Azavea Labs

Where software engineering meets GIS.

Using django_sorting without text anchors

In creating the OpenDataPhilly website, we knew we needed to pay extra attention to the usability and features available on the search page. After all, what use is a data catalog if you can’t rely on the search results? While designing the page, we decided we wanted to include several ways to sort and filter results along with the standard text search. I’d used directeur’s django_sorting module before, and was highly impressed at how well it integrated with other info already in search parameters, so I decided to use it again. The only thing keeping me from seamlessly dropping in this module was our desire to use images instead of words for the “click on this to sort” link. Django_sorting was built with table headers in mind; so much so that the examples are all about table header tags with a link inside them. We had a slightly different implementation in mind.

The first hurdle that you might think of would be to not require a table structure. Thankfully, django_sorting doesn’t care how you display the data, it only cares about the fields you want to sort on. You can put the sorting links anywhere and it just works. So far, so good.

The second possible hurdle here is that the anchor template tag specification calls for two parameters: the field to sort on, and a string for the link. Since we didn’t want a text link, we really didn’t care about the second parameter. To my surprise, neither did django_sorting! So our anchor template tags look something like this:

<li id="sort_rating_score">{% anchor rating_score %}</li>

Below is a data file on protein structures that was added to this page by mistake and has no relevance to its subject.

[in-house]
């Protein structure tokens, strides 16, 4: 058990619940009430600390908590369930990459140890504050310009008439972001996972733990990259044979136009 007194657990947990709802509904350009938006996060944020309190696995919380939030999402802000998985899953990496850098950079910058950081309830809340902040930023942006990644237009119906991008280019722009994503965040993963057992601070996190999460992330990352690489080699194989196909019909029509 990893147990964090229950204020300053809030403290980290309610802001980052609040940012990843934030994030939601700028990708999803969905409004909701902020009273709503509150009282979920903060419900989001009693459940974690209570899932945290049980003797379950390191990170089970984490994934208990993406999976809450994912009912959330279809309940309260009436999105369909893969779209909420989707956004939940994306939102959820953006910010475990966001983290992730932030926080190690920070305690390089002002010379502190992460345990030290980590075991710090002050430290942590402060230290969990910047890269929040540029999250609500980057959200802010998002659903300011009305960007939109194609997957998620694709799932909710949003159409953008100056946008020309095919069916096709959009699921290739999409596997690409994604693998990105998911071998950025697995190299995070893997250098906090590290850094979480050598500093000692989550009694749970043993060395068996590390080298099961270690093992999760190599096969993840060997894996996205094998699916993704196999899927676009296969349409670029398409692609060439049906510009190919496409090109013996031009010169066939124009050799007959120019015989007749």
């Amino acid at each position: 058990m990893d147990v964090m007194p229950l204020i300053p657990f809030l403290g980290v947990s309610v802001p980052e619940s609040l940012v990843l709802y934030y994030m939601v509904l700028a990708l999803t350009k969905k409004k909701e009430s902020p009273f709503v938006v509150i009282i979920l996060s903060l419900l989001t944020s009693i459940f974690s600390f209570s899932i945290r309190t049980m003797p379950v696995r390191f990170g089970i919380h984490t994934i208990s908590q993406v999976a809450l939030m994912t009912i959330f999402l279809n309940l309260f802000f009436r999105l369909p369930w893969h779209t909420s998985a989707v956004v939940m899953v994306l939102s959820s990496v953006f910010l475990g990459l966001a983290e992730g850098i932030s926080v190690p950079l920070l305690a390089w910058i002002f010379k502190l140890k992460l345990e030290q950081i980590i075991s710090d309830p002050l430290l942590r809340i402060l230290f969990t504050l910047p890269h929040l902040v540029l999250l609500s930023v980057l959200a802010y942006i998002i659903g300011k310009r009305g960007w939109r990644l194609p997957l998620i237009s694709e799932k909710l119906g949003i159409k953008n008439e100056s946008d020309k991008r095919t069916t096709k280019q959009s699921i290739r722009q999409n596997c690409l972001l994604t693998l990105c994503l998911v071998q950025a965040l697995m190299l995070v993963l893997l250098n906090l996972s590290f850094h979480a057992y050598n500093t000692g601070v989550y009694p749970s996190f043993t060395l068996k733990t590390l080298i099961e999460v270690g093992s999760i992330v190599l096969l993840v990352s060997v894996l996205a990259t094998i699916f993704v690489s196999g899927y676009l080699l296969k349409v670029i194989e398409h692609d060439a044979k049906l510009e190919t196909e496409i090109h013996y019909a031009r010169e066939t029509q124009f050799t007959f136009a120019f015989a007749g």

This winds up creating a link that still has something for the title attribute and for the inner text:

<li ...><a title="Rating_score" href="/blah/blah/?sort=rating_score">Rating_score</a></li>

So our template tag is nice and clean, but we still have to deal with some text in the link. Using either straight-up javascript, or some smaller and nicer jQuery, removing the innerHTML is easy so long as the dom can uniquely identify our sort links. I just gave the link’s parent container an id and cleared the innerHTML of each link. At the same time, I added a class and some css to define the image and size.

So now we have a django_sorting anchor with an image instead of the default text link. All done, right? Not quite. We didn’t just want to use an image here, we wanted some mouseover and focus sprite action, too. Another chuck of jQuery, and a querystring plugin, helps us out again:

$("#sort .sort_image").each(function () {
    $(this).hover(function() {"0 -89px"; //the hover image location
    }, function () {
        var filter_split ='sort_');
        if ($.query.get('sort') && $.query.get('sort') == filter_split[1]) {
  "0 -45px";  //the active image location
        } else {
  "0 0"; //the non-active image location